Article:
Learning While We are Young
Last week, I had an experience I never considered would ever happen to me especially at my “young” age: I had cataract surgery. I had this delusion like so many that cataract surgery and hip and other joint replacements happen to older people. When my optometrist told me I had a cataract, I told him I was too young. He said, “I know you are; you are my age.”
After much discussion into my history, he determined that the cataract was probably the result of a childhood injury. This got me to thinking. The injury to my eye happened well over 40 years ago. Isn’t it amazing that something that had happened so far back in my life could have such an impact now? Over time, that long-forgotten childhood injury made its presence known in my life today.
What childhood trauma (or trauma that happened last week) is affecting your present? What past boo-boo is making its mark on your life today? It can be hard to put the past behind us when it keeps making its presence known, but let me share some examples of people with pasts that might help you to go a little easier on yourself.
Peter denied Jesus—even though Jesus had told him that it was on him Jesus would build his church. Joseph’s brothers were saved by Joseph—even though they sold him into years of slavery. Before he met Jesus on the road to Damascus, the apostle Paul was personally responsible for the deaths of many believers. Jesus was born into the house of David, the family line of a king who committed adultery and then tried to cover it up with murder. Each of these men had an ugly past but God took that ugliness and worked it to his goodness—just like my childhood injury eventually led me to surgery and much better vision.
No one lives perfect lives and we all have those things we did as kids we hope no one ever learns, but our past is responsible for making us who we are today. It is the experiences of years-old failures and successes that have formed our opinions on issues, our physical appearance, and most of all, our spiritual stance. Which brings us to the question: What in your past is affecting the person you are—or could be—today?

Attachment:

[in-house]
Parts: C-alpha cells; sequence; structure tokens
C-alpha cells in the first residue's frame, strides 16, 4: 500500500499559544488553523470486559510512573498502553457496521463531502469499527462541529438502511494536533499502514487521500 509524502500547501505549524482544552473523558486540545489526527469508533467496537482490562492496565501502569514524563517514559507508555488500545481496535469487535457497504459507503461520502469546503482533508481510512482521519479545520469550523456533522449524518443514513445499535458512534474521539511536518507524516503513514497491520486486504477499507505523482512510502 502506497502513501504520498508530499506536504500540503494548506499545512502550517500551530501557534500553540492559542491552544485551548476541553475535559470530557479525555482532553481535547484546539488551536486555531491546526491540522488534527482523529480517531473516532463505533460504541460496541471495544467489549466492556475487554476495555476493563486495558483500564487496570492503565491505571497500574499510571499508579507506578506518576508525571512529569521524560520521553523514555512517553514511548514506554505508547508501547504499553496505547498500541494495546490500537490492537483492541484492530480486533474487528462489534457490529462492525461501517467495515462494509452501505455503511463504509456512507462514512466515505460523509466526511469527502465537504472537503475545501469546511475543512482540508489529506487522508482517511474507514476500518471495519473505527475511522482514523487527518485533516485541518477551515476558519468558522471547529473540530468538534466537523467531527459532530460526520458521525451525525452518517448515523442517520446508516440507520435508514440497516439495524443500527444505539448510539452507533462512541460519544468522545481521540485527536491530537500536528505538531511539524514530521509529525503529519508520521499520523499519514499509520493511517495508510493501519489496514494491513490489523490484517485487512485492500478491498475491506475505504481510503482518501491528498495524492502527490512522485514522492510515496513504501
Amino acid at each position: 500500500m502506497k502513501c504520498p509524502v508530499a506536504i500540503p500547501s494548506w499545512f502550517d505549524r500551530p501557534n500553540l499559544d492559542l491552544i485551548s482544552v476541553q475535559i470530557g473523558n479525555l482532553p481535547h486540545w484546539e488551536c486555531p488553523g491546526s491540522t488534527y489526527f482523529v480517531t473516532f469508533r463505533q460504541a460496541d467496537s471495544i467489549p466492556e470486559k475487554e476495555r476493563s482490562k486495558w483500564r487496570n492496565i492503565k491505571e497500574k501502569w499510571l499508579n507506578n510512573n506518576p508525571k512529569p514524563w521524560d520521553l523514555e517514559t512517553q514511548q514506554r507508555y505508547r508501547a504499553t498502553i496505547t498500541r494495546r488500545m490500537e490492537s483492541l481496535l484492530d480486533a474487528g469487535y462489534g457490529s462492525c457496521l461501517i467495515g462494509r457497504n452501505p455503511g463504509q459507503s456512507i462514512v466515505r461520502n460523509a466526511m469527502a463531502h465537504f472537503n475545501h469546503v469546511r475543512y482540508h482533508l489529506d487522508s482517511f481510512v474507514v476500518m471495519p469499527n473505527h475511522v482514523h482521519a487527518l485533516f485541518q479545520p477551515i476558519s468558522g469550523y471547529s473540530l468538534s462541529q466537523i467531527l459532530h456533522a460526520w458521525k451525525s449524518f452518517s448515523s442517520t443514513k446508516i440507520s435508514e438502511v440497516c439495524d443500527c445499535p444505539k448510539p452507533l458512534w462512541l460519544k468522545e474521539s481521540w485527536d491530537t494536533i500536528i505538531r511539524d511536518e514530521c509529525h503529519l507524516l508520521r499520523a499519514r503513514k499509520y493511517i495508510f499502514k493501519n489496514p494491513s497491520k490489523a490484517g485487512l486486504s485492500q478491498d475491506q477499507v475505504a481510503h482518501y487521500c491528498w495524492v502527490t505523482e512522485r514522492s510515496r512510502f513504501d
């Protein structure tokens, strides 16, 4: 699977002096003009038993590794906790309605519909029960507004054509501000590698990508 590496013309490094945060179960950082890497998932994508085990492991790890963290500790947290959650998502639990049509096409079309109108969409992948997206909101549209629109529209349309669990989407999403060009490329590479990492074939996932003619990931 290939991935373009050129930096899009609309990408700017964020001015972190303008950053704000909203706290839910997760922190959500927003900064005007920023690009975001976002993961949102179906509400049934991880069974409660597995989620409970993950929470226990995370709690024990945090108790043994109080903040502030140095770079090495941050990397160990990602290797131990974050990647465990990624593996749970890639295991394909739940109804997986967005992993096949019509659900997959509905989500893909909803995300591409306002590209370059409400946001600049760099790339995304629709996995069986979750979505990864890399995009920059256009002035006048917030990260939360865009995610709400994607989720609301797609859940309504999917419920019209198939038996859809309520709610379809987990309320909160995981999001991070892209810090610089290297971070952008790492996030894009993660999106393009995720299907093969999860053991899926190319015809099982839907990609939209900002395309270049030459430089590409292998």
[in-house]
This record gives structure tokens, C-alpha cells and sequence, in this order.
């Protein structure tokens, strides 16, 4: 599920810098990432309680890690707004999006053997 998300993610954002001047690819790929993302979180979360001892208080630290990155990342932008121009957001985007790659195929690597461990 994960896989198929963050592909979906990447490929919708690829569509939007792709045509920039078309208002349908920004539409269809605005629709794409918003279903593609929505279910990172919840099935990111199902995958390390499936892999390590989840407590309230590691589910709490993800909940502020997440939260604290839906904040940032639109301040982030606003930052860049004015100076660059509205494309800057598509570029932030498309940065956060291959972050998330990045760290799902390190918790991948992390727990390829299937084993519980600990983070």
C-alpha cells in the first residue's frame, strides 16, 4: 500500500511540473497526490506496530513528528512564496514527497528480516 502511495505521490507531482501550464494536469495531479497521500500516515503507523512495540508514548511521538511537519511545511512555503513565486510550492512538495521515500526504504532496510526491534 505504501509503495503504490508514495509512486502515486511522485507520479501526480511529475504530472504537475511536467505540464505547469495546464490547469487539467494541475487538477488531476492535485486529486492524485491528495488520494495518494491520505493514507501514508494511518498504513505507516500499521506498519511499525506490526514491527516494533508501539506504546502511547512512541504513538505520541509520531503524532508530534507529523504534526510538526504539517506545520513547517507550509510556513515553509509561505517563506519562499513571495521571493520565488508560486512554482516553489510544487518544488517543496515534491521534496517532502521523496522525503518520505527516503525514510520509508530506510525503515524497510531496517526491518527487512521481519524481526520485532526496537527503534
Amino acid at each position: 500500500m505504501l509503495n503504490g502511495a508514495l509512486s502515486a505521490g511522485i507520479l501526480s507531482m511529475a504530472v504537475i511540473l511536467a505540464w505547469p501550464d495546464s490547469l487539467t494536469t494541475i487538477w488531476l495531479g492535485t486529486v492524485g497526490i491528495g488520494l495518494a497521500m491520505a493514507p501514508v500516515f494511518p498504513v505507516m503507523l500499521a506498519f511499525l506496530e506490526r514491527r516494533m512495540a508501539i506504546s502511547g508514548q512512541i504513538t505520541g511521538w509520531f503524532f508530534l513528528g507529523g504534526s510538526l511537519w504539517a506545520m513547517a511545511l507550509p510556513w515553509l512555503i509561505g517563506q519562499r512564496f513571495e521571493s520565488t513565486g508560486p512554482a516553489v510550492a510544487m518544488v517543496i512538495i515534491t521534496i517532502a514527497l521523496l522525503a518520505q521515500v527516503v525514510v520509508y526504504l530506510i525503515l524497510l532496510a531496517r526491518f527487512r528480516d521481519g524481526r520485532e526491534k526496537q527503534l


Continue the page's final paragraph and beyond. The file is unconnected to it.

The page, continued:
We also need to remember that we are not on this journey alone. We have the ability to help others to have good lives to look back on or to hurt them so badly that we leave scars that could last for years. This is especially true with our children. We can all relate stories of people in our lives who caused a life experience to be good or bad, an experience that made an impact on our later lives. As last week’s blog pointed out, people are always watching how we live, especially our children.
Our children need to hear the truth, the whole truth, while they are young so they can make the right decisions. I didn’t listen to my parents but rather did my own thing which is what led to the accident that damaged my eye. Just as a small injury can change a life later on, so can a small comment, a word of encouragement, and the truth about God make a big difference in our young people. I pray today that you will choose to be that positive force in someone’s life.
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